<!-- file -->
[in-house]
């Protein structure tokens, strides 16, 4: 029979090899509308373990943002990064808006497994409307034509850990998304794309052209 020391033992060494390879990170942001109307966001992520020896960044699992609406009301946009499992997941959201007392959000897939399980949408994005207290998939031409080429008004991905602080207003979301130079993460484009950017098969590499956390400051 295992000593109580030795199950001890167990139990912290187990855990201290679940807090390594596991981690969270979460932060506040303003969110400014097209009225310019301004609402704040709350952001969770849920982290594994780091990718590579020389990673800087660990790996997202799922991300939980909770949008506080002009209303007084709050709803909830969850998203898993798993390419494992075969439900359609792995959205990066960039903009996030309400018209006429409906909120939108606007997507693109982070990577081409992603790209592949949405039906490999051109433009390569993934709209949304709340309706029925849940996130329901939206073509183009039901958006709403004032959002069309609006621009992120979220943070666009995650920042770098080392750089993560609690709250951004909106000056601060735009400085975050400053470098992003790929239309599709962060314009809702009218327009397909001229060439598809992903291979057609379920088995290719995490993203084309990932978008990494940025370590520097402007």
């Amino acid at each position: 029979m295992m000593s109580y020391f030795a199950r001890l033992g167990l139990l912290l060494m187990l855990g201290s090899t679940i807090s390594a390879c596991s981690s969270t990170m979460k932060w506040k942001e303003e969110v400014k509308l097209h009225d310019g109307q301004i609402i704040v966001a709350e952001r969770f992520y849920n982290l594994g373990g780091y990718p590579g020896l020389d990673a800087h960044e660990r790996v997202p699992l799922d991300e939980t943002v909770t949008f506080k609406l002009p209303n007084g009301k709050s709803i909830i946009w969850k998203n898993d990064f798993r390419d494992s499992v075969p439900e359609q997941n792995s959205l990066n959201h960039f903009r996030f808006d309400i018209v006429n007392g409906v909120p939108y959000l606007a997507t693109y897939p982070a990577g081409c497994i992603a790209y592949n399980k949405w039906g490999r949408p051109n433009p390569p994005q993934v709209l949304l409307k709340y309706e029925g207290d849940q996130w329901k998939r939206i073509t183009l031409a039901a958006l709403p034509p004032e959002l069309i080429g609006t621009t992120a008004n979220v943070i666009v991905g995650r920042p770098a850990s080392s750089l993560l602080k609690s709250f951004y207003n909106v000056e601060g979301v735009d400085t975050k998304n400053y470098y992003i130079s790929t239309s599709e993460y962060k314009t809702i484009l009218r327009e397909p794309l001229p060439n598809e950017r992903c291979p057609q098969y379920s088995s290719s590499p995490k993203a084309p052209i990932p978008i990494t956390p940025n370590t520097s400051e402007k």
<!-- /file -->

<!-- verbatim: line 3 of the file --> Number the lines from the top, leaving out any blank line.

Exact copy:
């Amino acid at each position: 029979m295992m000593s109580y020391f030795a199950r001890l033992g167990l139990l912290l060494m187990l855990g201290s090899t679940i807090s390594a390879c596991s981690s969270t990170m979460k932060w506040k942001e303003e969110v400014k509308l097209h009225d310019g109307q301004i609402i704040v966001a709350e952001r969770f992520y849920n982290l594994g373990g780091y990718p590579g020896l020389d990673a800087h960044e660990r790996v997202p699992l799922d991300e939980t943002v909770t949008f506080k609406l002009p209303n007084g009301k709050s709803i909830i946009w969850k998203n898993d990064f798993r390419d494992s499992v075969p439900e359609q997941n792995s959205l990066n959201h960039f903009r996030f808006d309400i018209v006429n007392g409906v909120p939108y959000l606007a997507t693109y897939p982070a990577g081409c497994i992603a790209y592949n399980k949405w039906g490999r949408p051109n433009p390569p994005q993934v709209l949304l409307k709340y309706e029925g207290d849940q996130w329901k998939r939206i073509t183009l031409a039901a958006l709403p034509p004032e959002l069309i080429g609006t621009t992120a008004n979220v943070i666009v991905g995650r920042p770098a850990s080392s750089l993560l602080k609690s709250f951004y207003n909106v000056e601060g979301v735009d400085t975050k998304n400053y470098y992003i130079s790929t239309s599709e993460y962060k314009t809702i484009l009218r327009e397909p794309l001229p060439n598809e950017r992903c291979p057609q098969y379920s088995s290719s590499p995490k993203a084309p052209i990932p978008i990494t956390p940025n370590t520097s400051e402007k």